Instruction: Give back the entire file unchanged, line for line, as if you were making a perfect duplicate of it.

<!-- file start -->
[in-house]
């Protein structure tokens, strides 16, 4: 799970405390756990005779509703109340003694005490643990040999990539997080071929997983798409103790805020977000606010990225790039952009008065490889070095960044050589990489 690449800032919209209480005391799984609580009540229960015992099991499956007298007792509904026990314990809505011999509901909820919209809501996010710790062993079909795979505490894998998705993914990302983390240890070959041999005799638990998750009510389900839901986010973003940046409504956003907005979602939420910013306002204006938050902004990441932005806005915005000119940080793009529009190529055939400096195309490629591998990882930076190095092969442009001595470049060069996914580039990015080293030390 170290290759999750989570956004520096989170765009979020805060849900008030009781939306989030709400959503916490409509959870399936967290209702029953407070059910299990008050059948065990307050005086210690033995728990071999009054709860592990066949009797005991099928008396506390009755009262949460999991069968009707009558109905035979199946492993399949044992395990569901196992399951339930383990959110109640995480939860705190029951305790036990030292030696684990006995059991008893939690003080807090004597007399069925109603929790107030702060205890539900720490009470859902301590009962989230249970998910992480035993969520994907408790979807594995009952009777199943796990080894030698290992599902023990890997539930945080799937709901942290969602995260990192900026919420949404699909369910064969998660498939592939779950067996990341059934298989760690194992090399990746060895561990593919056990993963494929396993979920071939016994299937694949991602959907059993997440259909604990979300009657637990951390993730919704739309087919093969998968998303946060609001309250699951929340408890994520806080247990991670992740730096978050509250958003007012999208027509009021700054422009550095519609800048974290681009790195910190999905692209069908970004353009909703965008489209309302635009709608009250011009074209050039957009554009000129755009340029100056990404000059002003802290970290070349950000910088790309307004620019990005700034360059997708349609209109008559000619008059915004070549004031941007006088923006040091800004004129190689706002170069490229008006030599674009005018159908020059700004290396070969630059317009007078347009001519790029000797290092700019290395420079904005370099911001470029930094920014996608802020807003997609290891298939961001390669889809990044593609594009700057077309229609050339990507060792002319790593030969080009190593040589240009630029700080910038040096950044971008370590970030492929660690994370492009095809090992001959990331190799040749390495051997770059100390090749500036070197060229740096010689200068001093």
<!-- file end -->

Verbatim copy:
[in-house]
């Protein structure tokens, strides 16, 4: 799970405390756990005779509703109340003694005490643990040999990539997080071929997983798409103790805020977000606010990225790039952009008065490889070095960044050589990489 690449800032919209209480005391799984609580009540229960015992099991499956007298007792509904026990314990809505011999509901909820919209809501996010710790062993079909795979505490894998998705993914990302983390240890070959041999005799638990998750009510389900839901986010973003940046409504956003907005979602939420910013306002204006938050902004990441932005806005915005000119940080793009529009190529055939400096195309490629591998990882930076190095092969442009001595470049060069996914580039990015080293030390 170290290759999750989570956004520096989170765009979020805060849900008030009781939306989030709400959503916490409509959870399936967290209702029953407070059910299990008050059948065990307050005086210690033995728990071999009054709860592990066949009797005991099928008396506390009755009262949460999991069968009707009558109905035979199946492993399949044992395990569901196992399951339930383990959110109640995480939860705190029951305790036990030292030696684990006995059991008893939690003080807090004597007399069925109603929790107030702060205890539900720490009470859902301590009962989230249970998910992480035993969520994907408790979807594995009952009777199943796990080894030698290992599902023990890997539930945080799937709901942290969602995260990192900026919420949404699909369910064969998660498939592939779950067996990341059934298989760690194992090399990746060895561990593919056990993963494929396993979920071939016994299937694949991602959907059993997440259909604990979300009657637990951390993730919704739309087919093969998968998303946060609001309250699951929340408890994520806080247990991670992740730096978050509250958003007012999208027509009021700054422009550095519609800048974290681009790195910190999905692209069908970004353009909703965008489209309302635009709608009250011009074209050039957009554009000129755009340029100056990404000059002003802290970290070349950000910088790309307004620019990005700034360059997708349609209109008559000619008059915004070549004031941007006088923006040091800004004129190689706002170069490229008006030599674009005018159908020059700004290396070969630059317009007078347009001519790029000797290092700019290395420079904005370099911001470029930094920014996608802020807003997609290891298939961001390669889809990044593609594009700057077309229609050339990507060792002319790593030969080009190593040589240009630029700080910038040096950044971008370590970030492929660690994370492009095809090992001959990331190799040749390495051997770059100390090749500036070197060229740096010689200068001093």